The concept came full circle with this 2009 replica that plugged into your computer through USB to let you use the communicator as a microphone for talking on Skype, Google Talk, and other VoIP services.
The famous scene where Princess Leia in holographic form begs Obi-Wan Kenobi to help deliver R2-D2 to her home planet of Alderaan was the stuff of cinema magic in 1977's "Star Wars." George Lucas and the Industrial Light & Magic team revisited the trick numerous times in the original trilogy.
Australian phone company Telstra made use of similarly minded technology in 2008 to beam its chief technology officer into a meeting some 460 miles away, in part to show off the strength of its networking technologies.
Skip to election night for the U.S. presidency later that year and you have CNN making use of a complex camera system to bring guests into its studio virtually. That included CNN correspondent Jessica Yellin, as well as Will.i.am of Black Eyed Peas fame. The technology itself, which CNN had claimed was a hologram, made use of some 35 high-definition cameras set up in a ring to present a 3D image.
Out of all the things on the list, this is the one that isn't a design patent. The "slide to unlock" patent, which Apple was granted in early February of last year, covers unlocking the device by using a gesture on the touch-sensitive display. Apple introduced the feature in its own devices with the first iPhone, and later brought it over to the iPod Touch and iPad.
In Apple's legal fracas with Samsung, a Dutch judge last week said Apple's European counterpart of that same patent was obvious, a move that means the court does not believe Samsung is infringing on it with its own devices.
Where's the sci-fi hook, you ask? The 1987 film "Predator," where the film's alien antagonist slides its digit across the face of its wrist-mounted electronics device to activate it. A Buzz out Loud listener put together an example of the two ideas side by side in video form last year.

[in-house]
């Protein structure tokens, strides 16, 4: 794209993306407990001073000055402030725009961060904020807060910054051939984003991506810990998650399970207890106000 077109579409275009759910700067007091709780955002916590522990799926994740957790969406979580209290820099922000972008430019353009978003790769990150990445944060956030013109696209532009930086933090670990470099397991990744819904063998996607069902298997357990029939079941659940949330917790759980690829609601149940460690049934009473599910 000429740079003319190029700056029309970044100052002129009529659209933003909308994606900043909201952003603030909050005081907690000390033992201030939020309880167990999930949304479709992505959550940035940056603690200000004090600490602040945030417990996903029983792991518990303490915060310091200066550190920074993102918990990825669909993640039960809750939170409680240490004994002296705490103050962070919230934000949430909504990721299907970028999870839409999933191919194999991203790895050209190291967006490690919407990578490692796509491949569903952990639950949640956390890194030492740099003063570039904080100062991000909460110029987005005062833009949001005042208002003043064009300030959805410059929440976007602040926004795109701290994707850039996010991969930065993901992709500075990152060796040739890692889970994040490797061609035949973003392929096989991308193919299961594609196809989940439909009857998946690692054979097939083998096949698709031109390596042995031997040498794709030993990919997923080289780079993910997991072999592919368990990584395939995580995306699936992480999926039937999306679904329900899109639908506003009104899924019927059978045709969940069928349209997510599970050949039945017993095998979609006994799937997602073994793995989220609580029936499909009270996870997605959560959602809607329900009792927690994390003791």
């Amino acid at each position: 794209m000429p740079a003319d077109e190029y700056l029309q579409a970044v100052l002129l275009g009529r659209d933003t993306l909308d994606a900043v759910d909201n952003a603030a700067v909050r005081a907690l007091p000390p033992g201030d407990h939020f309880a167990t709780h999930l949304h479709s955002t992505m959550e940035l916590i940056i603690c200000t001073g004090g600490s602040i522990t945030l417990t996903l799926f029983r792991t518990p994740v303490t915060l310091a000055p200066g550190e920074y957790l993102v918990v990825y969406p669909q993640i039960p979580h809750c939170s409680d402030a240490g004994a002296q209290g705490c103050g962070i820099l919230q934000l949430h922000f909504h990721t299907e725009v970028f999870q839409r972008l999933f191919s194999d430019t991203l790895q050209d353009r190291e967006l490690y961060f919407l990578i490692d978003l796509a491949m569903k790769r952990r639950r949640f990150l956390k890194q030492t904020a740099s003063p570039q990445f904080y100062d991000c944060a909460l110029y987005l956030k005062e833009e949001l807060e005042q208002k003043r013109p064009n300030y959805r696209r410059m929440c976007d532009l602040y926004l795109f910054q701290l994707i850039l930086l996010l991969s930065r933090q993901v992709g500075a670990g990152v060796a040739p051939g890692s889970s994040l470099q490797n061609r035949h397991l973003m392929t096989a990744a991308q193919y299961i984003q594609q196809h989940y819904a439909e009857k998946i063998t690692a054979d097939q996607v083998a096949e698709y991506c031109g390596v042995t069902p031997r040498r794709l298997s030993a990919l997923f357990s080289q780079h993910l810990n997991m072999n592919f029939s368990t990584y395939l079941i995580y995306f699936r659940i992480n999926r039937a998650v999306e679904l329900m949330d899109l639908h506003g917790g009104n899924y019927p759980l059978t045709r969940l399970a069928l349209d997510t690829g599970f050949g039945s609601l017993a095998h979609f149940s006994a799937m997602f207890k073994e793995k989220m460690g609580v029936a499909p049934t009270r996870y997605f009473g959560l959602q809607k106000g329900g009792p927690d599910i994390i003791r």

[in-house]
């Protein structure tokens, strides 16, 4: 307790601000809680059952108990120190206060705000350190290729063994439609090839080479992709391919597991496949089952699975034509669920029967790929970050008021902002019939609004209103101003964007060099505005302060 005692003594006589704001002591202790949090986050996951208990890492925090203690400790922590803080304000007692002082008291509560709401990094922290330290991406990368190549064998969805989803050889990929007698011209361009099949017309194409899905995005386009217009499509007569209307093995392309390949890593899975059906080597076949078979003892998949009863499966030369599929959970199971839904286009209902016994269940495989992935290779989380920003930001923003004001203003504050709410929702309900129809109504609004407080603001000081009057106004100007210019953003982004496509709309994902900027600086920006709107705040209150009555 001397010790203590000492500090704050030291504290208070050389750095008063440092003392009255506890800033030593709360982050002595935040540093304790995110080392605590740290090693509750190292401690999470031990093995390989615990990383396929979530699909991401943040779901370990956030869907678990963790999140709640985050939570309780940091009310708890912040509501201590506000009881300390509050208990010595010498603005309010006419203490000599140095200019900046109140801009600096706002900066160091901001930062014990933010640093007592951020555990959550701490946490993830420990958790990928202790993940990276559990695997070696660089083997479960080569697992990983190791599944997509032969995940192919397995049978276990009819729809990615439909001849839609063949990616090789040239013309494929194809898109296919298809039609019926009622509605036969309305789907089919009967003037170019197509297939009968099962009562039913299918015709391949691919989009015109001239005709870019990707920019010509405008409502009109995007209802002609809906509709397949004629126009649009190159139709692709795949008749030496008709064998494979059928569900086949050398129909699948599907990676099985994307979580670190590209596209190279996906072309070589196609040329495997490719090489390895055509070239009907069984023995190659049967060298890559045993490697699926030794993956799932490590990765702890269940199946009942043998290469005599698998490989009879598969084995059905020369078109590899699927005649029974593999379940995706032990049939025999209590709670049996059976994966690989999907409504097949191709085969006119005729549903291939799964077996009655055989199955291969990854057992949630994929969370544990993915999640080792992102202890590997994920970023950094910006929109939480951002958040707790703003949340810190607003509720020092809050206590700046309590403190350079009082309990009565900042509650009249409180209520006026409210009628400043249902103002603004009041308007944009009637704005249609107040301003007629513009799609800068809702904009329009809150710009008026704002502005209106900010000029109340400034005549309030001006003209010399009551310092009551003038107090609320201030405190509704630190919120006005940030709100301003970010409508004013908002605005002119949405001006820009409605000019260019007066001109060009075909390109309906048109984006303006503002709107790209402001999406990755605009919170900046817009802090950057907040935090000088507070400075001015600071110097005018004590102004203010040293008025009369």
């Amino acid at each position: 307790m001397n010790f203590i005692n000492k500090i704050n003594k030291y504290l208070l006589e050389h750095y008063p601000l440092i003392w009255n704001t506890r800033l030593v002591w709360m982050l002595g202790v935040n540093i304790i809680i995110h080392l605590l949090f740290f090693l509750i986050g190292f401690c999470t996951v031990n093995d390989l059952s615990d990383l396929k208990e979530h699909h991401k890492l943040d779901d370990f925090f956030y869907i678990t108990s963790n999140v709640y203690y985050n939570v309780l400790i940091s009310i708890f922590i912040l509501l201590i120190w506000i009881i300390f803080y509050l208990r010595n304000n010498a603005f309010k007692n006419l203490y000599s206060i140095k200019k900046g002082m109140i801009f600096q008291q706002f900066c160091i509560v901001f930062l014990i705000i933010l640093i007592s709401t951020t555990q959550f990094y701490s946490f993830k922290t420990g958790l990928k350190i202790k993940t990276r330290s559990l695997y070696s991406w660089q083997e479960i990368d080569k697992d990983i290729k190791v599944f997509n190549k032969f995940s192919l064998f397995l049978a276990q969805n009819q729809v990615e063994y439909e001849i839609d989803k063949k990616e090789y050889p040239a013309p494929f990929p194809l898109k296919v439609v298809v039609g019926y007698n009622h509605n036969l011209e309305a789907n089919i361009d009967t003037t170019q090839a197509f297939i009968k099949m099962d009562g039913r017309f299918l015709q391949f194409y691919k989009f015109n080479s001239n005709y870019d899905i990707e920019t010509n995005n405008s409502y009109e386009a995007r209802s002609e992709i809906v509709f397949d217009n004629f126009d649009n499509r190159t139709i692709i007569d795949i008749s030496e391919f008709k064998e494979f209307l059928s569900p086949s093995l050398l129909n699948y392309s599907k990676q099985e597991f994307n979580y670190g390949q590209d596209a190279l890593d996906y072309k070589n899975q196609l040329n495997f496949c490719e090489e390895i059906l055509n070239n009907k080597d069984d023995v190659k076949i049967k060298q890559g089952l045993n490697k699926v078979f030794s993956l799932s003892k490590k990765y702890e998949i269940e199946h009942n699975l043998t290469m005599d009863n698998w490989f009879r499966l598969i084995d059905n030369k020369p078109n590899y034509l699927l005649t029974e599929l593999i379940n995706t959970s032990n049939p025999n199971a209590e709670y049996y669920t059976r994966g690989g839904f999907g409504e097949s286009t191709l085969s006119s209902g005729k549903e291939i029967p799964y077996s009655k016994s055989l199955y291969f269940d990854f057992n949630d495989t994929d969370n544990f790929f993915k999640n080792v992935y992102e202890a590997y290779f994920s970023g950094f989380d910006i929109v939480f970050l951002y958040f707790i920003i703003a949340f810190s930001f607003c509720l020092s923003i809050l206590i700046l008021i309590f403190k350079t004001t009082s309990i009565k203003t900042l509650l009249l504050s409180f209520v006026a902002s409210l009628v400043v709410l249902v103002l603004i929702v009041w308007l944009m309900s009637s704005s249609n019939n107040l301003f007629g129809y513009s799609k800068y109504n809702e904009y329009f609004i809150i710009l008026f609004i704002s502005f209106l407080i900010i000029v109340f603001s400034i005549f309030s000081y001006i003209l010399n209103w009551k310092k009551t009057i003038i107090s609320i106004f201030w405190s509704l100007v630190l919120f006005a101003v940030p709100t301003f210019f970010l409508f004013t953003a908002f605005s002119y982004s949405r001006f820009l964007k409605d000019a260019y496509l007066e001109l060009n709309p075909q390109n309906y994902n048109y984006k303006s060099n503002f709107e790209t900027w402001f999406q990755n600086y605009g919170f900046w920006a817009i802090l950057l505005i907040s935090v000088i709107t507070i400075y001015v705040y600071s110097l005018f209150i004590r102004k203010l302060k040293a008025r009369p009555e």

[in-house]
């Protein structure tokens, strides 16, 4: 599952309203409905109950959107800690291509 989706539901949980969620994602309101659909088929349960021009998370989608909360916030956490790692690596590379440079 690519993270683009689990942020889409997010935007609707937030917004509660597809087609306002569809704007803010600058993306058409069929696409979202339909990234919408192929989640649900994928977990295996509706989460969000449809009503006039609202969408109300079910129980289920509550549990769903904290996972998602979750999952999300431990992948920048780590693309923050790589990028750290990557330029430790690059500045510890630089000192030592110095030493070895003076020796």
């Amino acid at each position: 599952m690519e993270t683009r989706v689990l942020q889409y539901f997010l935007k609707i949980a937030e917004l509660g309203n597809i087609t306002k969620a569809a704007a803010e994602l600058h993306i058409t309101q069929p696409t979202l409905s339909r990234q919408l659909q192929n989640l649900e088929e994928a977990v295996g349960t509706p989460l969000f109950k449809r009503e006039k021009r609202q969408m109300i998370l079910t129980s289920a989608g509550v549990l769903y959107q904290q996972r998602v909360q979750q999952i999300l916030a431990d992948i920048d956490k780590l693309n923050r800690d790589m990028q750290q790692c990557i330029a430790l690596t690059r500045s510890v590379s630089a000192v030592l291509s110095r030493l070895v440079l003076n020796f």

Controlling what's happening on screen with your appendages in 2002's "Minority Report" looked like pure sci-fi. Yet late last year Microsoft released the Kinect, a $150 add-on gadget for the company's XBox 360 console that tracked hand and body movements to what was happening on screen.
The similarity in this case was that not only was Microsoft using these body movements inside the games, but with the Xbox's entire menu system as well, letting gamers change settings and maneuver around the interface with just their hands.
Microsoft introduced a software development kit to enable Kinect to work with its Windows operating system earlier this year.
Douglas Adams described the namesake of the famous 1979 British sci-fi book "Hitchhiker's Guide to the Galaxy" "like a small, thin, flexible lap computer." Earlier, it was mentioned as "a sort of electronic book" that "tells you everything you need to know about anything."
Parallels can be made to Amazon's Kindle, which debuted in 2007 with a lifetime of free, built-in 3G wireless networking and access to a dictionary and Wikipedia. Later versions tacked on international 3G as part of the deal, letting travelers access that data on the go.
Amazon filed for a design patent on its second-generation Kindle reader in 2009, later having it issued near the end of 2010.
Bringing everything back to "2001: A Space Odyssey," we have HAL 9000, the iconic artificial intelligence robot that makes up one of the main characters in the sci-fi film. That character was represented in the film as an all-seeing red light from within a wall-mounted control panel that sports a creepily soothing voice.
Nowadays we have IBM's Watson, the namesake of IBM founder Thomas J. Watson, which competed in an episode of "Jeopardy" earlier this year. Tied to a room of hardware below the stage, Watson answered questions against two human opponents on the popular game show and ended up winning.
And before Watson there was its predecessor, also made by IBM, dubbed Deep Blue, an AI that was programmed to annihilate humans--at chess that is. In 1997 the machine won against world champion Garry Kasparov, who had beaten the machine just the year before. After Kasparov accused IBM of cheating, Deep Blue was retired.